Today’s the definition of the American dream is much different. Most people nowadays hope that they will get married, have two children and live in a three-bedroom traditional home. Rather than looking for great wealth or success, people hope to avoid poverty or loneliness.

Improve your listening comprehension!

You can listen to people talking about what the American dream is here

You can watch a political ad talking about the American dream here

You can watch a BBC report about the American dream here

You can listen to different people talking about the American dream on the Academie de Paris website

Ellis Island

Saturday, December 14th, 2013
YouTube Preview Image

 

YouTube Preview Image

 

Interactive tour of Ellis Island here : http://teacher.scholastic.com/activities/immigration/tour/

The Immigrant

Saturday, November 30th, 2013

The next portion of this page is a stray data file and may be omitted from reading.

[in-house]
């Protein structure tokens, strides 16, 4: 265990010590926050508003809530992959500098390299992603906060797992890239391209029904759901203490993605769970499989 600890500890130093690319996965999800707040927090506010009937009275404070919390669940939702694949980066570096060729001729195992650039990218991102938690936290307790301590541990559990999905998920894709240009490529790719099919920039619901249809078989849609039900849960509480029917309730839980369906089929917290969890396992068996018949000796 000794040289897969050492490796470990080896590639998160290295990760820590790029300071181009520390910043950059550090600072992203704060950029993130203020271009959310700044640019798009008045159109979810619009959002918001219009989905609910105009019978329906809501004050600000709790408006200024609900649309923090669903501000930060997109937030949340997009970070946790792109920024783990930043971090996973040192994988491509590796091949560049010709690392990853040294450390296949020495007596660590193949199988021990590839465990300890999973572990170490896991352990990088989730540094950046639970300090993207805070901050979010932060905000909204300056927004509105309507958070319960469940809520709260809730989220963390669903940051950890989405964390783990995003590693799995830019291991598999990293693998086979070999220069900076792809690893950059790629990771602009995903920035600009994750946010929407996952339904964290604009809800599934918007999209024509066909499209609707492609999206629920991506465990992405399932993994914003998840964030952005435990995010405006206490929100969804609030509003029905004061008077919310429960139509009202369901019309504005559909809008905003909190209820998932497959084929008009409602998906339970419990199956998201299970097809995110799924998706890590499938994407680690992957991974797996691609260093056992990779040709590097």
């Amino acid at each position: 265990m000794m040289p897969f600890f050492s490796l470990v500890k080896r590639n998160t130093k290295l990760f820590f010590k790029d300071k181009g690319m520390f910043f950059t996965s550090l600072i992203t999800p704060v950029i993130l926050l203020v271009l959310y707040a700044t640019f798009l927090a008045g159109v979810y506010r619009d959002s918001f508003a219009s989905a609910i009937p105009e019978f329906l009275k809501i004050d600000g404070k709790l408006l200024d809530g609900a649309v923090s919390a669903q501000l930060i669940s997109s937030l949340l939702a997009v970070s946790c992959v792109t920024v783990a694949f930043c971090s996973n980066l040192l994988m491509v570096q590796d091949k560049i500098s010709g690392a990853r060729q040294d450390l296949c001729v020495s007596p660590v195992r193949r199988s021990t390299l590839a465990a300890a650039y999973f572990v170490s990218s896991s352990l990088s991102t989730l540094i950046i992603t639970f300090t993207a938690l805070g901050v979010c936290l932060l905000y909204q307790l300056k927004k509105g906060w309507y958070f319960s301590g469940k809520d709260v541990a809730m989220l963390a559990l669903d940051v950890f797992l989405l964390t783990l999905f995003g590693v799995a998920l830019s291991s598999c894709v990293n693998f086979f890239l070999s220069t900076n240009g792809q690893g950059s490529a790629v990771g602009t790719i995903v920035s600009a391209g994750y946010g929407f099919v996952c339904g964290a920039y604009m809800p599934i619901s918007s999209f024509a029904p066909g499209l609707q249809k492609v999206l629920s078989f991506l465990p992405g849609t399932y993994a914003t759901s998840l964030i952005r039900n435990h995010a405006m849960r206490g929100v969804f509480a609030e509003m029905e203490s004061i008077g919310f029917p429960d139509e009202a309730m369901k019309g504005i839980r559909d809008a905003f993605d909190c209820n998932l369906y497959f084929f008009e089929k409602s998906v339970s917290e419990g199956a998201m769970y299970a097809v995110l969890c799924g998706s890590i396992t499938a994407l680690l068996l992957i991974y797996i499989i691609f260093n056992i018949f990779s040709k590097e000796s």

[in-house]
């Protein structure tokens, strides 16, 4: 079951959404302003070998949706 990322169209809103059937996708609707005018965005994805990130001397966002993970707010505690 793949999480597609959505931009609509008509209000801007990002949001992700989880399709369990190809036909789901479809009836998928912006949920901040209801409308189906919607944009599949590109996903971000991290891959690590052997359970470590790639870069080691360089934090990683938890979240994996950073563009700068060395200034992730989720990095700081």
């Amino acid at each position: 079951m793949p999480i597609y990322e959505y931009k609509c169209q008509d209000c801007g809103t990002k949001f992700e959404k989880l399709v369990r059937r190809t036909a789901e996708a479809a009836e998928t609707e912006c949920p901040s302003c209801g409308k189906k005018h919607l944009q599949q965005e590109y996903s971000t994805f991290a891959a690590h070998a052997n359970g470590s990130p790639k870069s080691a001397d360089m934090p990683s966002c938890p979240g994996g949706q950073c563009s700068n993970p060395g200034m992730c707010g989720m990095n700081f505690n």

YouTube Preview Image

–> go to the cinema and watch it !

Fiche de Vocabulaire Immigration TSTG

Tuesday, September 7th, 2010

Welcome to the TSTG2 students on the blog !

Please feel free to visit and comment.

Our first theme for the year is immigration and The American Dream.

To start with, I would like you to watch several videos (included in previous articles) :

VIDEO 1  http://lewebpedagogique.com/englishblog83/2009/02/01/ellis-island-2/

VIDEO 2 : http://lewebpedagogique.com/englishblog83/tag/ellis-island/

VIDEO 3 : http://lewebpedagogique.com/englishblog83/2008/08/29/ellis-island-arrival-of-the-immigrants/

Finally , here is some vocabulary. Please download and print this page.

immigration